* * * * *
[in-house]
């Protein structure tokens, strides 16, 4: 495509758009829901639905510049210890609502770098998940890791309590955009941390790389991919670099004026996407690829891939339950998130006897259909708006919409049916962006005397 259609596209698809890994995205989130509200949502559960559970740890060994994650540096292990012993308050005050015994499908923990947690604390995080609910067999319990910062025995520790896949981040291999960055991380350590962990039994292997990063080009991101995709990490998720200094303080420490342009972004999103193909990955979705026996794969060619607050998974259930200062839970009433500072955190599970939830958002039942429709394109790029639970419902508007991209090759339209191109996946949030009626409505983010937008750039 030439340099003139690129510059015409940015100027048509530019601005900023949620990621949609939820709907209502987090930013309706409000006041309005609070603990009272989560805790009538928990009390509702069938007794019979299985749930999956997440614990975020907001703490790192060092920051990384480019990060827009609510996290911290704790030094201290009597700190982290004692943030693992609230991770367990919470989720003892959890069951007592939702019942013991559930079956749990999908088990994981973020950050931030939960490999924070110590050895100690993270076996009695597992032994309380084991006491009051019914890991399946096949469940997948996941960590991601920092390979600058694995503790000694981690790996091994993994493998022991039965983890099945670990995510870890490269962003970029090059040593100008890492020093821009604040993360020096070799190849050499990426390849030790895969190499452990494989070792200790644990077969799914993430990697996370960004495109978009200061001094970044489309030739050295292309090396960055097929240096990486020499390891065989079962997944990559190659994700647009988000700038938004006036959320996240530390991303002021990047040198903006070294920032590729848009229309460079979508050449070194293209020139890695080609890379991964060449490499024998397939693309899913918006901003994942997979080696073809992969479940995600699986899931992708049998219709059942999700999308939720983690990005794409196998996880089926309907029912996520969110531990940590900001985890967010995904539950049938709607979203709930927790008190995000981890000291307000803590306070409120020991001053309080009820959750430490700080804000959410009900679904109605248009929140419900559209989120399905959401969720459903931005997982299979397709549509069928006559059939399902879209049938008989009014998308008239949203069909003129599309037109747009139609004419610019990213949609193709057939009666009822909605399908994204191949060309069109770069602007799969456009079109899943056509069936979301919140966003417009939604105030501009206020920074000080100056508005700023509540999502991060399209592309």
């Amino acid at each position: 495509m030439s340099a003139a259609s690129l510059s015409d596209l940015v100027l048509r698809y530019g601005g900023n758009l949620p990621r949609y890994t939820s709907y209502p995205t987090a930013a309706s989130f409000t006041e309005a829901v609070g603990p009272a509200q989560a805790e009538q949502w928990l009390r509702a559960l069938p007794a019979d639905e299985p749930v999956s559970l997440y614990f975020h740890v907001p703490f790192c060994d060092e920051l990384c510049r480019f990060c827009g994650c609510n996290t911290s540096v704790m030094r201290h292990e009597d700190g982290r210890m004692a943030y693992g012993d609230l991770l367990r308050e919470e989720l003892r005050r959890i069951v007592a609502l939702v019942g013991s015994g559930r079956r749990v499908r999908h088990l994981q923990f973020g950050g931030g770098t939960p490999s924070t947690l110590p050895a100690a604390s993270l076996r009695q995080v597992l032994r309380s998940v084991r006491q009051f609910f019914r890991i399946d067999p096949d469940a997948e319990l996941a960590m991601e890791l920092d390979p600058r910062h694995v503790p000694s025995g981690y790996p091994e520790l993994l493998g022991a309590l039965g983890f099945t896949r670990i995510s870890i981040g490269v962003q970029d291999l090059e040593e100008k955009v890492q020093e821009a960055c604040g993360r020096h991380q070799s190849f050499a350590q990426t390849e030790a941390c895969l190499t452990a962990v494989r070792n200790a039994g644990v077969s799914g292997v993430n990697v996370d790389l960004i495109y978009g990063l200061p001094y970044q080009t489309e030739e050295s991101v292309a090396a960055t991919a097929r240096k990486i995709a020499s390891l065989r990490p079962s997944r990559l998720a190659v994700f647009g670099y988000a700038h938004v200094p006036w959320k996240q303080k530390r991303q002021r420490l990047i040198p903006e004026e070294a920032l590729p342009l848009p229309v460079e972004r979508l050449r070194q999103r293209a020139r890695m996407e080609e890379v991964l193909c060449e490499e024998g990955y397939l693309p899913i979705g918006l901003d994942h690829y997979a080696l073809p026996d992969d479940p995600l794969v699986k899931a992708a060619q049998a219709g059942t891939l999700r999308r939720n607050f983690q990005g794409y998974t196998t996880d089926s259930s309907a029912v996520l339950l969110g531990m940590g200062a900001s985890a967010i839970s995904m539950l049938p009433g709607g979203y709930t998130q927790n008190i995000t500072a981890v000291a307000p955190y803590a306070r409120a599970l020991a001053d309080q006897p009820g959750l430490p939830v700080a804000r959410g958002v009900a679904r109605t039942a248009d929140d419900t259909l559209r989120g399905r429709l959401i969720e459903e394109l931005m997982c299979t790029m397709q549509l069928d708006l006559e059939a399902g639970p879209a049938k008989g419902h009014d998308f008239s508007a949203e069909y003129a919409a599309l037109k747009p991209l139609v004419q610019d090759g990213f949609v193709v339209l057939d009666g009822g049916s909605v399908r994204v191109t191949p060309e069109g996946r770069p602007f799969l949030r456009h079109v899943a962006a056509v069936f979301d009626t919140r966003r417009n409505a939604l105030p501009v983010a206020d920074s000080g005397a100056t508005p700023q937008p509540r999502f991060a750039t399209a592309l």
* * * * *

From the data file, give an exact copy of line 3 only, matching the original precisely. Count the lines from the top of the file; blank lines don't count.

């Amino acid at each position: 495509m030439s340099a003139a259609s690129l510059s015409d596209l940015v100027l048509r698809y530019g601005g900023n758009l949620p990621r949609y890994t939820s709907y209502p995205t987090a930013a309706s989130f409000t006041e309005a829901v609070g603990p009272a509200q989560a805790e009538q949502w928990l009390r509702a559960l069938p007794a019979d639905e299985p749930v999956s559970l997440y614990f975020h740890v907001p703490f790192c060994d060092e920051l990384c510049r480019f990060c827009g994650c609510n996290t911290s540096v704790m030094r201290h292990e009597d700190g982290r210890m004692a943030y693992g012993d609230l991770l367990r308050e919470e989720l003892r005050r959890i069951v007592a609502l939702v019942g013991s015994g559930r079956r749990v499908r999908h088990l994981q923990f973020g950050g931030g770098t939960p490999s924070t947690l110590p050895a100690a604390s993270l076996r009695q995080v597992l032994r309380s998940v084991r006491q009051f609910f019914r890991i399946d067999p096949d469940a997948e319990l996941a960590m991601e890791l920092d390979p600058r910062h694995v503790p000694s025995g981690y790996p091994e520790l993994l493998g022991a309590l039965g983890f099945t896949r670990i995510s870890i981040g490269v962003q970029d291999l090059e040593e100008k955009v890492q020093e821009a960055c604040g993360r020096h991380q070799s190849f050499a350590q990426t390849e030790a941390c895969l190499t452990a962990v494989r070792n200790a039994g644990v077969s799914g292997v993430n990697v996370d790389l960004i495109y978009g990063l200061p001094y970044q080009t489309e030739e050295s991101v292309a090396a960055t991919a097929r240096k990486i995709a020499s390891l065989r990490p079962s997944r990559l998720a190659v994700f647009g670099y988000a700038h938004v200094p006036w959320k996240q303080k530390r991303q002021r420490l990047i040198p903006e004026e070294a920032l590729p342009l848009p229309v460079e972004r979508l050449r070194q999103r293209a020139r890695m996407e080609e890379v991964l193909c060449e490499e024998g990955y397939l693309p899913i979705g918006l901003d994942h690829y997979a080696l073809p026996d992969d479940p995600l794969v699986k899931a992708a060619q049998a219709g059942t891939l999700r999308r939720n607050f983690q990005g794409y998974t196998t996880d089926s259930s309907a029912v996520l339950l969110g531990m940590g200062a900001s985890a967010i839970s995904m539950l049938p009433g709607g979203y709930t998130q927790n008190i995000t500072a981890v000291a307000p955190y803590a306070r409120a599970l020991a001053d309080q006897p009820g959750l430490p939830v700080a804000r959410g958002v009900a679904r109605t039942a248009d929140d419900t259909l559209r989120g399905r429709l959401i969720e459903e394109l931005m997982c299979t790029m397709q549509l069928d708006l006559e059939a399902g639970p879209a049938k008989g419902h009014d998308f008239s508007a949203e069909y003129a919409a599309l037109k747009p991209l139609v004419q610019d090759g990213f949609v193709v339209l057939d009666g009822g049916s909605v399908r994204v191109t191949p060309e069109g996946r770069p602007f799969l949030r456009h079109v899943a962006a056509v069936f979301d009626t919140r966003r417009n409505a939604l105030p501009v983010a206020d920074s000080g005397a100056t508005p700023q937008p509540r999502f991060a750039t399209a592309l």